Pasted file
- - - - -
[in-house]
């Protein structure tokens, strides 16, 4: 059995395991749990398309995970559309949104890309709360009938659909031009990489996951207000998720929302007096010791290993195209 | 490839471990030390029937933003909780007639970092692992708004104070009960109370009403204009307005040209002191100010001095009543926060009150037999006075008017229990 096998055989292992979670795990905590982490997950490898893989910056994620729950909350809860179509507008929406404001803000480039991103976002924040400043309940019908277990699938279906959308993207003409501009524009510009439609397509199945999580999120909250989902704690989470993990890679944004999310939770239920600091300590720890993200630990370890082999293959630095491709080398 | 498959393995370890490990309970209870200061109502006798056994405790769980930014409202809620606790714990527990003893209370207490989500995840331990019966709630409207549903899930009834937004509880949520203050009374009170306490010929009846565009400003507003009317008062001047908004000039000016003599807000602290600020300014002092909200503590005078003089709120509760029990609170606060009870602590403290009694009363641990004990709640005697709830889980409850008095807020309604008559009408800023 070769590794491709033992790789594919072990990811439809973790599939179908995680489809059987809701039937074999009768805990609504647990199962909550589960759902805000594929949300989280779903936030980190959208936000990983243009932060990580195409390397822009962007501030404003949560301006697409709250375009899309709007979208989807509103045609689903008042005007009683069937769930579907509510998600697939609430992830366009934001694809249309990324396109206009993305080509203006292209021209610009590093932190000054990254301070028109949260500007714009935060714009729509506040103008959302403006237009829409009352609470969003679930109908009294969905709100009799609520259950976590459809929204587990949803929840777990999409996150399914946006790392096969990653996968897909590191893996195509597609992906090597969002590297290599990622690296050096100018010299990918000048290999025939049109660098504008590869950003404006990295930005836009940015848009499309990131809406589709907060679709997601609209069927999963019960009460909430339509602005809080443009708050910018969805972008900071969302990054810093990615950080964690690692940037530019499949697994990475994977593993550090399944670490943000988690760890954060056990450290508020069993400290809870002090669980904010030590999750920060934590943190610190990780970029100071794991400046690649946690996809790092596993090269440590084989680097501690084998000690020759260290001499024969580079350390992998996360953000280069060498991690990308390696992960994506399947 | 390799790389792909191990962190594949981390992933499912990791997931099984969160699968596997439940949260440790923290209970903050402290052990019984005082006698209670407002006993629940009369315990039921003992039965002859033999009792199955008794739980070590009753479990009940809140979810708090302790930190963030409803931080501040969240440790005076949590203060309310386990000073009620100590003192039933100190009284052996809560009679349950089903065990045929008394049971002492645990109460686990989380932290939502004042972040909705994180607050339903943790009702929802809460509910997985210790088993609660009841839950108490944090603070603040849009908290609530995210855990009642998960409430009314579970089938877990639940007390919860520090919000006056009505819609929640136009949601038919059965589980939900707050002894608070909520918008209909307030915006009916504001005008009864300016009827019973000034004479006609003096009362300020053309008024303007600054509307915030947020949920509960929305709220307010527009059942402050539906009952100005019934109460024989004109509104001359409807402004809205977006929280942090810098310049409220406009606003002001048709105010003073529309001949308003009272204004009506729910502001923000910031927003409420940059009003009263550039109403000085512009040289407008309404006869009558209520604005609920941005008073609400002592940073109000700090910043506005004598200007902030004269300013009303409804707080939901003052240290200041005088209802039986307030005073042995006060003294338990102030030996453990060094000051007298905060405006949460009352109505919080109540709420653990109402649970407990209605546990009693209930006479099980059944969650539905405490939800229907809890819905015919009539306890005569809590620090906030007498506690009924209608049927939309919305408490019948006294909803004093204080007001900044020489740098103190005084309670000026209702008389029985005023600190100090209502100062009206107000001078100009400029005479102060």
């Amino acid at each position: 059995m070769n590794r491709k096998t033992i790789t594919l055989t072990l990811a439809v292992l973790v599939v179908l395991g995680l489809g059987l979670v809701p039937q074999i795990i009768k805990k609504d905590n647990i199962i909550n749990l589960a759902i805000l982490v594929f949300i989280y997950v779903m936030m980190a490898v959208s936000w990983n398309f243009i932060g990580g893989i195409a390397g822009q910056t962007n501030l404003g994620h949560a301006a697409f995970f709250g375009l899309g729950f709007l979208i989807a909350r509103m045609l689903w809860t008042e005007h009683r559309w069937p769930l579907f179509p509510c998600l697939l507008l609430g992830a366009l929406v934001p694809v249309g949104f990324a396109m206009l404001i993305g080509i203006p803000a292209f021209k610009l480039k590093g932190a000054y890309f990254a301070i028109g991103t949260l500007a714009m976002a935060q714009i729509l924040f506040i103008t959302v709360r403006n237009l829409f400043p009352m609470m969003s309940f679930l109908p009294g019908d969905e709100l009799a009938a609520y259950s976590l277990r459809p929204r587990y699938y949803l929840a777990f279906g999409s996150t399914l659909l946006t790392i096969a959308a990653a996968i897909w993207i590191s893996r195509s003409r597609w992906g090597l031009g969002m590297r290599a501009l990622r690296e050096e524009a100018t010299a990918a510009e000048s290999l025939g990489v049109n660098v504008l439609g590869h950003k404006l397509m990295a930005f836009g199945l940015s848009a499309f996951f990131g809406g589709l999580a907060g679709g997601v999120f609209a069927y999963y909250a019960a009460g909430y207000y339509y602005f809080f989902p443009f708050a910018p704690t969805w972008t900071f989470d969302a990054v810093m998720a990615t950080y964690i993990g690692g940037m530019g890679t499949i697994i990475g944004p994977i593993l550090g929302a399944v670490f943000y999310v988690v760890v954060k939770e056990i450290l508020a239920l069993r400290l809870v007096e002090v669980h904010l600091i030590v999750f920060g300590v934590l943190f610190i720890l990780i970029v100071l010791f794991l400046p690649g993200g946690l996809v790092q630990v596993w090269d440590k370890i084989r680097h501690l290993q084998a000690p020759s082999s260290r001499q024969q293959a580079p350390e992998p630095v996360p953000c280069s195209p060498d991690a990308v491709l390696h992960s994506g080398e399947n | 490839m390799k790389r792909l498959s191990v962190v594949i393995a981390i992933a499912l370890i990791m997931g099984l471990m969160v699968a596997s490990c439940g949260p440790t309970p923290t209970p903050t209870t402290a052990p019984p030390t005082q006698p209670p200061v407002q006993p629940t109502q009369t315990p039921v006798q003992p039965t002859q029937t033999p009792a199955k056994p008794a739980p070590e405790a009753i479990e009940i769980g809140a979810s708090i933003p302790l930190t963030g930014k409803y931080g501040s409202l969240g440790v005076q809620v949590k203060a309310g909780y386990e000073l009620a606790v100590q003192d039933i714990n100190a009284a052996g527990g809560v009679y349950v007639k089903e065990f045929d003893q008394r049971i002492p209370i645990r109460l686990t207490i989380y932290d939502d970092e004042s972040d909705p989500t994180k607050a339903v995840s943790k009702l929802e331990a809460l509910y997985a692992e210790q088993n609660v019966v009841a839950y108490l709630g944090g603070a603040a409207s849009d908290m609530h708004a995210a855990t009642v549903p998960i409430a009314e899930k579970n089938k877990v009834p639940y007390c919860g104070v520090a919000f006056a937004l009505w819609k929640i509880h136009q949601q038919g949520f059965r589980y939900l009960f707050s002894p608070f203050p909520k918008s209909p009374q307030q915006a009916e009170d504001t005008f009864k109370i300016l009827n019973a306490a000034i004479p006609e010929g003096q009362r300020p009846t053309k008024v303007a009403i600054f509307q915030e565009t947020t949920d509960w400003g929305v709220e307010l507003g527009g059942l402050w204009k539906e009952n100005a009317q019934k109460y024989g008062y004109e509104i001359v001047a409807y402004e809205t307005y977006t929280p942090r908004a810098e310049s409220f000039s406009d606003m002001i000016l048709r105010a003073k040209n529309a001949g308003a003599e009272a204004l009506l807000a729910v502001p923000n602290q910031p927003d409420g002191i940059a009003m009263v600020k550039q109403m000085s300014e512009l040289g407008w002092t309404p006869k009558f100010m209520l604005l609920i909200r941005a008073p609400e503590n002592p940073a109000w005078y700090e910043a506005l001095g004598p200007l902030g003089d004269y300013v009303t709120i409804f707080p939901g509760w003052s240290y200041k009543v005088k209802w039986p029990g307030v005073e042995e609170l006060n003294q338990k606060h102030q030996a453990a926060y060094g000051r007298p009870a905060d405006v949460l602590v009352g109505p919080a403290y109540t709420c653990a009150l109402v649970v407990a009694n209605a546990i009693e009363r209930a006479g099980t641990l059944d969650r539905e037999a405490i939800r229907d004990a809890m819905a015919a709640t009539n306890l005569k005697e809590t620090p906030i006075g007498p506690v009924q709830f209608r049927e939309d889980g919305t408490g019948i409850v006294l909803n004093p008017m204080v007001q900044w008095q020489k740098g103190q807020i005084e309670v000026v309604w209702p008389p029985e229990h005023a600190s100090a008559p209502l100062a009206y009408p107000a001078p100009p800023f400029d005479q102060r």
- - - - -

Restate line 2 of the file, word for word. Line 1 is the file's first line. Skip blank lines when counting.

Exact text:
């Protein structure tokens, strides 16, 4: 059995395991749990398309995970559309949104890309709360009938659909031009990489996951207000998720929302007096010791290993195209 | 490839471990030390029937933003909780007639970092692992708004104070009960109370009403204009307005040209002191100010001095009543926060009150037999006075008017229990 096998055989292992979670795990905590982490997950490898893989910056994620729950909350809860179509507008929406404001803000480039991103976002924040400043309940019908277990699938279906959308993207003409501009524009510009439609397509199945999580999120909250989902704690989470993990890679944004999310939770239920600091300590720890993200630990370890082999293959630095491709080398 | 498959393995370890490990309970209870200061109502006798056994405790769980930014409202809620606790714990527990003893209370207490989500995840331990019966709630409207549903899930009834937004509880949520203050009374009170306490010929009846565009400003507003009317008062001047908004000039000016003599807000602290600020300014002092909200503590005078003089709120509760029990609170606060009870602590403290009694009363641990004990709640005697709830889980409850008095807020309604008559009408800023 070769590794491709033992790789594919072990990811439809973790599939179908995680489809059987809701039937074999009768805990609504647990199962909550589960759902805000594929949300989280779903936030980190959208936000990983243009932060990580195409390397822009962007501030404003949560301006697409709250375009899309709007979208989807509103045609689903008042005007009683069937769930579907509510998600697939609430992830366009934001694809249309990324396109206009993305080509203006292209021209610009590093932190000054990254301070028109949260500007714009935060714009729509506040103008959302403006237009829409009352609470969003679930109908009294969905709100009799609520259950976590459809929204587990949803929840777990999409996150399914946006790392096969990653996968897909590191893996195509597609992906090597969002590297290599990622690296050096100018010299990918000048290999025939049109660098504008590869950003404006990295930005836009940015848009499309990131809406589709907060679709997601609209069927999963019960009460909430339509602005809080443009708050910018969805972008900071969302990054810093990615950080964690690692940037530019499949697994990475994977593993550090399944670490943000988690760890954060056990450290508020069993400290809870002090669980904010030590999750920060934590943190610190990780970029100071794991400046690649946690996809790092596993090269440590084989680097501690084998000690020759260290001499024969580079350390992998996360953000280069060498991690990308390696992960994506399947 | 390799790389792909191990962190594949981390992933499912990791997931099984969160699968596997439940949260440790923290209970903050402290052990019984005082006698209670407002006993629940009369315990039921003992039965002859033999009792199955008794739980070590009753479990009940809140979810708090302790930190963030409803931080501040969240440790005076949590203060309310386990000073009620100590003192039933100190009284052996809560009679349950089903065990045929008394049971002492645990109460686990989380932290939502004042972040909705994180607050339903943790009702929802809460509910997985210790088993609660009841839950108490944090603070603040849009908290609530995210855990009642998960409430009314579970089938877990639940007390919860520090919000006056009505819609929640136009949601038919059965589980939900707050002894608070909520918008209909307030915006009916504001005008009864300016009827019973000034004479006609003096009362300020053309008024303007600054509307915030947020949920509960929305709220307010527009059942402050539906009952100005019934109460024989004109509104001359409807402004809205977006929280942090810098310049409220406009606003002001048709105010003073529309001949308003009272204004009506729910502001923000910031927003409420940059009003009263550039109403000085512009040289407008309404006869009558209520604005609920941005008073609400002592940073109000700090910043506005004598200007902030004269300013009303409804707080939901003052240290200041005088209802039986307030005073042995006060003294338990102030030996453990060094000051007298905060405006949460009352109505919080109540709420653990109402649970407990209605546990009693209930006479099980059944969650539905405490939800229907809890819905015919009539306890005569809590620090906030007498506690009924209608049927939309919305408490019948006294909803004093204080007001900044020489740098103190005084309670000026209702008389029985005023600190100090209502100062009206107000001078100009400029005479102060």